### Lawn Border

If I use 12 green tiles to represent my lawn, how many different ways could I arrange them? How many border tiles would I need each time?

### Cutting it Out

I cut this square into two different shapes. What can you say about the relationship between them?

# Sizing Them Up

##### Stage: 1 Challenge Level:

It was interesting to see how you decided what we meant by "size". Kelsey from Sutton Primary School (with the help of his cousin Michaella) measured the length of each shape at the longest point (I am guessing that he printed them off first). He says:

The order is green ($11$ cm), red ($12.5$ cm), yellow ($13$ cm), blue ($13.5$ cm), orange ($15$ cm), purple ($16.5$ cm) and lastly grey ($18.5$ cm).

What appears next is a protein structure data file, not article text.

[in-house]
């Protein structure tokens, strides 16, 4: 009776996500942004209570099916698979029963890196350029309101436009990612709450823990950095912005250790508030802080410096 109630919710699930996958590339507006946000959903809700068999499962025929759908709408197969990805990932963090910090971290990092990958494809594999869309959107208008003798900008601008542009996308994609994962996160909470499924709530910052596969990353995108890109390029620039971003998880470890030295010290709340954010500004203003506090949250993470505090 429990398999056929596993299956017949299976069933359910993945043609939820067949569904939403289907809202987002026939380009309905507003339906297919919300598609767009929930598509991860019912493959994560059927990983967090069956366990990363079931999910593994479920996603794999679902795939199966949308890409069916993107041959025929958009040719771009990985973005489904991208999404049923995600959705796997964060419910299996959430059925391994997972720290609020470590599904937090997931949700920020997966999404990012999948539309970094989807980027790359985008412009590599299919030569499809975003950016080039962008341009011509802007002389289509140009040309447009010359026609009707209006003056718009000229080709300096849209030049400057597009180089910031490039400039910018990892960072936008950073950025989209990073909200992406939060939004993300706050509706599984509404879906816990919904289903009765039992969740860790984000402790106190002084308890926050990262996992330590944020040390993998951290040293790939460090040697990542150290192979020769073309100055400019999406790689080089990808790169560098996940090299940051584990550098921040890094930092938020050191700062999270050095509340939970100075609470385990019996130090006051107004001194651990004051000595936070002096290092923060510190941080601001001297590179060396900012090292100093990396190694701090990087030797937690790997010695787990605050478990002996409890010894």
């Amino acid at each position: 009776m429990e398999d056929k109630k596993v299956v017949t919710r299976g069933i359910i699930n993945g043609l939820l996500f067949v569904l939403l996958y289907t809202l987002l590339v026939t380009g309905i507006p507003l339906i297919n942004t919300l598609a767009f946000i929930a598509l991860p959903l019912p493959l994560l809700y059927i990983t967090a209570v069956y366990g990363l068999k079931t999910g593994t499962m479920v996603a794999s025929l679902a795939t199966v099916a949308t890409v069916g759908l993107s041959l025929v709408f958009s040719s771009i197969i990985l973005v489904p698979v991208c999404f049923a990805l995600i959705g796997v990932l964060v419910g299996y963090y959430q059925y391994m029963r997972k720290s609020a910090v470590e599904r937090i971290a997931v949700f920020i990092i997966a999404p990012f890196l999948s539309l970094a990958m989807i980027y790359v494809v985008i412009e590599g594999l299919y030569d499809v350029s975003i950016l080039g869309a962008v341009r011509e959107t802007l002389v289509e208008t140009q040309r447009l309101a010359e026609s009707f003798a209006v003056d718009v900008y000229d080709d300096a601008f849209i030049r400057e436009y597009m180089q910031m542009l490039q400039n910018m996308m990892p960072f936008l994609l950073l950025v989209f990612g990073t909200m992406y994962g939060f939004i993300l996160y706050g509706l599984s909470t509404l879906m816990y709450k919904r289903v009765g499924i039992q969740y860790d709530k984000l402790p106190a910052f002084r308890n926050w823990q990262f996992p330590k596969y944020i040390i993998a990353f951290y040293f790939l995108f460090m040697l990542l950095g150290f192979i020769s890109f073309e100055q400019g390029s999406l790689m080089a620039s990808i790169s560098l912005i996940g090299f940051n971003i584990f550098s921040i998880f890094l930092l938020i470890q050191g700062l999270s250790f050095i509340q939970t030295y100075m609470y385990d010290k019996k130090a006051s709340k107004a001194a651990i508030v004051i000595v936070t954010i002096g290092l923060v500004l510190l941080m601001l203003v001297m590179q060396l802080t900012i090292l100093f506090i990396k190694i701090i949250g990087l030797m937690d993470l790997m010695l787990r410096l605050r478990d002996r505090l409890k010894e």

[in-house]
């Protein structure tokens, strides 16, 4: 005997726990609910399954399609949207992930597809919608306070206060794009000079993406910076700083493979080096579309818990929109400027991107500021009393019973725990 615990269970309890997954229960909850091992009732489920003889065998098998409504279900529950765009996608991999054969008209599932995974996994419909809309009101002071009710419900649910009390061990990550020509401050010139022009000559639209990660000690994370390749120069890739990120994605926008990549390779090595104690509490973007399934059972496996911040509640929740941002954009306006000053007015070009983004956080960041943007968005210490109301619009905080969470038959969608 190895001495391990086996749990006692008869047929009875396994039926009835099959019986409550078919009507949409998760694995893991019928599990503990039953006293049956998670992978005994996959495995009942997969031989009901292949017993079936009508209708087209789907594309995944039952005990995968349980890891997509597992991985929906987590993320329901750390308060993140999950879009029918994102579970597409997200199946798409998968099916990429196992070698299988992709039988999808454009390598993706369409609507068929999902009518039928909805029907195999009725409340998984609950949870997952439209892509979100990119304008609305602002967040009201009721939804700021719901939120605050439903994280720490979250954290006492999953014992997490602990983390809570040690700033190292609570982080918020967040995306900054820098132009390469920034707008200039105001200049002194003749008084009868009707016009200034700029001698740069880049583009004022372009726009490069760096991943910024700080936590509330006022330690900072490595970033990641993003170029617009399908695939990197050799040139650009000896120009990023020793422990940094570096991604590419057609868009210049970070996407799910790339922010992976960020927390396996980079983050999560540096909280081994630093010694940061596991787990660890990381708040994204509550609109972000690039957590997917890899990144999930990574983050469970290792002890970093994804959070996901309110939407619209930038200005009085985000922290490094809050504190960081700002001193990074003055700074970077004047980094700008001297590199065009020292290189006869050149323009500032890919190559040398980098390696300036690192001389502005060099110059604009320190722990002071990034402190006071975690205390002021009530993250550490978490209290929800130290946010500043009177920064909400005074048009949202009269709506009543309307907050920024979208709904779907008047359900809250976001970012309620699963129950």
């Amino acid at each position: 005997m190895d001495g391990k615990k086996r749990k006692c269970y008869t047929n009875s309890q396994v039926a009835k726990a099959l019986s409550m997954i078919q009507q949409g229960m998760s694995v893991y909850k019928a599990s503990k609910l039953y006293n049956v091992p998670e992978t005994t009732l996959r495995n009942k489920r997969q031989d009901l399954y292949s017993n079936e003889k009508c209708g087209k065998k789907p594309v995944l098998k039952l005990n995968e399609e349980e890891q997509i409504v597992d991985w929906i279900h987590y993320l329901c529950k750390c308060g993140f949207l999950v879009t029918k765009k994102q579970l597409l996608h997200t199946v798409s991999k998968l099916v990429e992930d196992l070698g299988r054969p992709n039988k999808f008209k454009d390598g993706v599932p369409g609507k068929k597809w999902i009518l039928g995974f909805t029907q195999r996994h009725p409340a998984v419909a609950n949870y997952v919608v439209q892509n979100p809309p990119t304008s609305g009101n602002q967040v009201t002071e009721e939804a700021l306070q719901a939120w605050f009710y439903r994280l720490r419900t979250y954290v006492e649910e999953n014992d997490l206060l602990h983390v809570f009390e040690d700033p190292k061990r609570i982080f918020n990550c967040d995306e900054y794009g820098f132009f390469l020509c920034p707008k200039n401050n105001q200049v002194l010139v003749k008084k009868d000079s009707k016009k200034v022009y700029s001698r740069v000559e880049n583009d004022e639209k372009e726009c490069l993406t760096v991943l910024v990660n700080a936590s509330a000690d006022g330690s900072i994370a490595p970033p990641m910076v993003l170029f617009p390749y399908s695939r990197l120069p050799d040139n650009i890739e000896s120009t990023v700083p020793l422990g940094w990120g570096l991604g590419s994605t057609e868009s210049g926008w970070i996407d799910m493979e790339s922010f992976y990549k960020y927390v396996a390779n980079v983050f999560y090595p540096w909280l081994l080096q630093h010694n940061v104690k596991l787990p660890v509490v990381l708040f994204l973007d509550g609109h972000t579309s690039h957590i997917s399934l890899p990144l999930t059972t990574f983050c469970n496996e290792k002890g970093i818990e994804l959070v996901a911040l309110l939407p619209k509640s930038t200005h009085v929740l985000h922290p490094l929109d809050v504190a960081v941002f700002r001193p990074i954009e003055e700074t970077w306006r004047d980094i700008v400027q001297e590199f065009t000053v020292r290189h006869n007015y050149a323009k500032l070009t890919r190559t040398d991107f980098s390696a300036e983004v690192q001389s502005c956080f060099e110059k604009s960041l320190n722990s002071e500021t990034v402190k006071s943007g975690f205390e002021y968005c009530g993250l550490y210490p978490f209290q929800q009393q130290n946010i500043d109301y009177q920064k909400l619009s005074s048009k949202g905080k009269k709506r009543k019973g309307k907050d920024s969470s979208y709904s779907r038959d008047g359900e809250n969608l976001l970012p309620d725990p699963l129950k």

Louise and Rosie from Fulford had a different strategy. They wrote:

We observed the area of each and tried to rearrange the shapes in our heads to compare them. This is the order in which we think the shapes go: (smallest to largest) Green, Purple, Red, Light Blue, Yellow, Orange, Dark Blue.

So, Louise and Rosie have a slightly different answer from Kelsey, but more importantly, they each explained how they tackled the problem.

Thomas from St Peter's had a different strategy again, and a slightly different order:

Green, Red, Purple, Yellow, Blue, Orange and Grey the same size.

I cut out the shapes then cut each up into little pieces and laid them on top of each other to see which was bigger. I also put them on a grid with small squares and counted the number of squares for each, this gave the same answer.

Ellis Goulding from Mundford Primary Academy wrote:

We used Thomas' idea but we are going to show our picture. First of all we guessed but we were wrong. We drew round the shapes and counted the squares; sometimes we had to do fractions and some of them were roughly the same. The ones that are on top are the same. Here's the solution and working out:

Perhaps you found a different way again to measure "size"?